Quantcast
 
 


ASUS PRIME X399-A Motherboard Review

Author: SKYMTL
Date: December 5, 2017
Product Name: PRIME X399-A
Part Number: PRIME X399-A
Warranty: 3 Years
Share |

Earlier this month we reviewed our first ThreadRipper-supporting X399 motherboard, and as luck would have it was one of the most feature packed models on the market: the ASRock Fatal1ty X399 Professional Gaming. The downside of features is that they always carry a price, and in the case of this ASRock motherboard that price was an eye-watering $660 up here in Canada. When you combine that with the $700 or $1050 or $1250 for a ThreadRipper processor, the total starts to add up quickly. With this in mind, we went on the lookout for a budget-friendly X399 motherboard, and failing at that task, we settled the next best thing.

At $350 USD / $450 CAD, the ASUS PRIME X399-A is one of the least expensive motherboards with an AMD TR4 socket. We will shy away from using the word affordable though, since $450 is still a heck of a lot of money for any non-sentient piece of computer hardware. Clearly, AMD is selling the X399 chipset for a very healthy profit, but we digress...

What do you get for your money? Well for starters, this model has an 11-phase CPU VRM made from the best available components, four steel-reinforced PCI-E 3.0 x16 slots that support both 3-way CrossFire and 3-way SLI, one PCI-E 2.0 x4 slot, and one PCI-E 2.0 x1 slot. Those who need a ton of I/O connectivity might be disappointed since this model only has two full-size M.2 x4 slots, six SATA 6Gb/s ports, and one U.2 NVME port. Both the number of M.2 slots and SATA ports are below average for an X399 motherboard. However, the USB connectivity is off-the-charts. There are two high speed USB 3.1 Gen2 ports on the rear I/O panel, one Type-A and one Type-C, as well an internal USB 3.1 Gen2 Type-C header that can provide up two ports to the front of the case. On the rear I/O there are an impressive eight USB 3.0 ports, which are further bolstered by two internal USB 3.0 headers. When you combine all of that with the two USB 2.0 headers there are a grand total of twenty USB ports at your disposal.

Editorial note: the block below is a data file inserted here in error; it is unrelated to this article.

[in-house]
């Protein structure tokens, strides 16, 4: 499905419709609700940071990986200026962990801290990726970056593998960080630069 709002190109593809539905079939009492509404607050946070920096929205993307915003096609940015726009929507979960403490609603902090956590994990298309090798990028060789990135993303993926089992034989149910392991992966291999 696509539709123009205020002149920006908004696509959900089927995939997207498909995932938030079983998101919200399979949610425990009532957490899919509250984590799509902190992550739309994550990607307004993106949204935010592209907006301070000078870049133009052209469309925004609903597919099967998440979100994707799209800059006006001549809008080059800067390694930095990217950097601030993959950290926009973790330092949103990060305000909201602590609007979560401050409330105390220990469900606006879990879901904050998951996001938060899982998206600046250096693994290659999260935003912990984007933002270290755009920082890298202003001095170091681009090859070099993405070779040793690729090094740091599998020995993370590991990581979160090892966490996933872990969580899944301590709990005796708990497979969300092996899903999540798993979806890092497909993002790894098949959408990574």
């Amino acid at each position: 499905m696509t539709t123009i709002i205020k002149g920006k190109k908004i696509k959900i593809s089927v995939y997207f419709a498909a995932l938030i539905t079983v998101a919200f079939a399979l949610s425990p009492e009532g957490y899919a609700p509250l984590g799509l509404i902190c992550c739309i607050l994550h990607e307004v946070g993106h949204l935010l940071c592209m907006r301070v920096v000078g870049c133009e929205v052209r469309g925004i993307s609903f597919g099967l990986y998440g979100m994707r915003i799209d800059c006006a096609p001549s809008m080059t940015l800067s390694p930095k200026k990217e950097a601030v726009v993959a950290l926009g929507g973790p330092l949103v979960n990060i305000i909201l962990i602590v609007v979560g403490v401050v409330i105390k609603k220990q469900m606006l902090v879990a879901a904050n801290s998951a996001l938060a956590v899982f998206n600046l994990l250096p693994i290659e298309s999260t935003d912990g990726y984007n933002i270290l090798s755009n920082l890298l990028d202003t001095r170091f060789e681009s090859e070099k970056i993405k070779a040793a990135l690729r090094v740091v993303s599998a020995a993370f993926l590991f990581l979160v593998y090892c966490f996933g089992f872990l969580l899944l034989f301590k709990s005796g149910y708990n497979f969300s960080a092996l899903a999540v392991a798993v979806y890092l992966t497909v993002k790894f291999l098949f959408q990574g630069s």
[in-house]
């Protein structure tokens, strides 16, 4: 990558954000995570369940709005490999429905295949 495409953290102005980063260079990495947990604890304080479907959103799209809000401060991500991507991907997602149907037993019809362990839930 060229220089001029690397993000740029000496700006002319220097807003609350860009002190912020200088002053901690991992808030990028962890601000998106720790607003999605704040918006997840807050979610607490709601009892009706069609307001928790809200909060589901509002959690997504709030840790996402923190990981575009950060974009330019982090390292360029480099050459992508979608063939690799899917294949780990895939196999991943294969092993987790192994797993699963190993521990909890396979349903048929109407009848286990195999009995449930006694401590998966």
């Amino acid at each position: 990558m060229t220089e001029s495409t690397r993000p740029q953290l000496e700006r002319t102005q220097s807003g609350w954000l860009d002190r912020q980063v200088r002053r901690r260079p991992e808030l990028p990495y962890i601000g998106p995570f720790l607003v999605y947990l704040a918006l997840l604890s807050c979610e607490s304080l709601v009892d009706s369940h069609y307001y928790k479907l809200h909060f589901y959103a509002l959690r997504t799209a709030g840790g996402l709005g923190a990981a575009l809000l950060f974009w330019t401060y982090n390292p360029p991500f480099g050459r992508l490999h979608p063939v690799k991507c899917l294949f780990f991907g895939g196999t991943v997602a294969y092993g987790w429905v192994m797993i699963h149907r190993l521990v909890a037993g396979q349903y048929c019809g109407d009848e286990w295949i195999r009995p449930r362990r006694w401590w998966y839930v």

When it comes to networking the PRIME X399-A isn't going to impress anyone, since despite its lofty pricetag it only has a single gigabit LAN port. No redundant ports, no onboard Wi-Fi, or certainly no ten gigabit connectivity. This seems rather stingy to us, but since the other X399 motherboards in this price range also only have one LAN port clearly everyone is needing to penny pinching in order to reach this price point.

Much to our surprise this cost cutting extended to the audio section as well. While the Crystal Sound 3 onboard audio solution is based on the familiar Realtek ALC1220 ten-channel codec and linked to an array of Nichicon audio-grade capacitors, there is no separate Texas Instruments op-amp for the front panel headphone output. Instead, ASUS are utilizing the amplifier that is built into the codec itself. While that is a perfectly workable solution, it is a bizarre move given that dedicated op-amps have become standard equipment on most motherboards above $150. It will be interesting to see what the audio results look like.

Thankfully there are little extras, we appreciate the Q-Code debug LED, the BIOS Flashback button that allows you to flash the UEFI without powering on the system, and the onboard thermal sensor header. The onboard power button is hugely handy for those with test benches, but the lack of a reset or even clear CMOS button is disappointing since there is ample room for them next to the power button. There are seven total fan headers, all of which are four-pin PWM/DC capable and are fully controllable from within the UEFI and the Fan Xpert 4 utility. Two of those seven fan headers are dedicated towards AIO and water pumps.

While this introduction is perhaps not the most auspicious beginning to a motherboard review, at least some of our concerns and criticisms can be overshadowed if everything works as well as it should, or even better surpasses our expectations. So if you're interested in AMD's new HEDT platform, and need to find the most economical way to own it, this motherboard might just be what you're looking for.

 
 
 

Latest Reviews in Motherboards
March 7, 2018
They say great things come in small packages and Gigabyte's Z370N WIFI shrinks the best Intel's Coffee Lake platform has to offer down into a minute ITX package....
February 20, 2018
NZXT's first motherboard -simply named the N7- enters a cluttered marked but can its performance, overclocking abilities and features win the day?...
January 29, 2018
AMD's Ryzen platform needs unique options and ASUS' first AM4 ITX board is exactly that. The ROG STRIX X370-I GAMING offers tons of performance and overclocking into a truly minuscule form factor....